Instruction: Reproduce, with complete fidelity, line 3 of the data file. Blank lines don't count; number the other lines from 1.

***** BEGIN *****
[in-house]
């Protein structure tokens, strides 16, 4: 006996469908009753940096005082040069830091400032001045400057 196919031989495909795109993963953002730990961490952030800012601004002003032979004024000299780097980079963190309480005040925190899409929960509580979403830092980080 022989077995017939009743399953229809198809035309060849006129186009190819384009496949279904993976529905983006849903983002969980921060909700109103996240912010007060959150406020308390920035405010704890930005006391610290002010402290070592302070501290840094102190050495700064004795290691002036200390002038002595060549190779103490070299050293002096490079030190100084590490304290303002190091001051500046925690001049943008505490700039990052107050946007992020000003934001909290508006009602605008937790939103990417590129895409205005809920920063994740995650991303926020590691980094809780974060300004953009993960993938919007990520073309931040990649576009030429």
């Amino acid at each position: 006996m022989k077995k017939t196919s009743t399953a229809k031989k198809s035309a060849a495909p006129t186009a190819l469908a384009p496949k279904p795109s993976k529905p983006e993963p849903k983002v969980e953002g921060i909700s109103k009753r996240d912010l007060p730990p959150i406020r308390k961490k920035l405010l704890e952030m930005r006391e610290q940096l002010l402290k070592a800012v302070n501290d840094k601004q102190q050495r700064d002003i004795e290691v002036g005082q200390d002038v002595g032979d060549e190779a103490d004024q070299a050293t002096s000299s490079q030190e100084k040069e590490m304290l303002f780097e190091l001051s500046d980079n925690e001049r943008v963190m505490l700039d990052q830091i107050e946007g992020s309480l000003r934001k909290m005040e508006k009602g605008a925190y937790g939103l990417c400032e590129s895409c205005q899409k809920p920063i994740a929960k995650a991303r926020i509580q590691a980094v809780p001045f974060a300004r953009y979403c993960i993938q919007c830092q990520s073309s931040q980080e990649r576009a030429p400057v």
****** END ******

């Amino acid at each position: 006996m022989k077995k017939t196919s009743t399953a229809k031989k198809s035309a060849a495909p006129t186009a190819l469908a384009p496949k279904p795109s993976k529905p983006e993963p849903k983002v969980e953002g921060i909700s109103k009753r996240d912010l007060p730990p959150i406020r308390k961490k920035l405010l704890e952030m930005r006391e610290q940096l002010l402290k070592a800012v302070n501290d840094k601004q102190q050495r700064d002003i004795e290691v002036g005082q200390d002038v002595g032979d060549e190779a103490d004024q070299a050293t002096s000299s490079q030190e100084k040069e590490m304290l303002f780097e190091l001051s500046d980079n925690e001049r943008v963190m505490l700039d990052q830091i107050e946007g992020s309480l000003r934001k909290m005040e508006k009602g605008a925190y937790g939103l990417c400032e590129s895409c205005q899409k809920p920063i994740a929960k995650a991303r926020i509580q590691a980094v809780p001045f974060a300004r953009y979403c993960i993938q919007c830092q990520s073309s931040q980080e990649r576009a030429p400057v």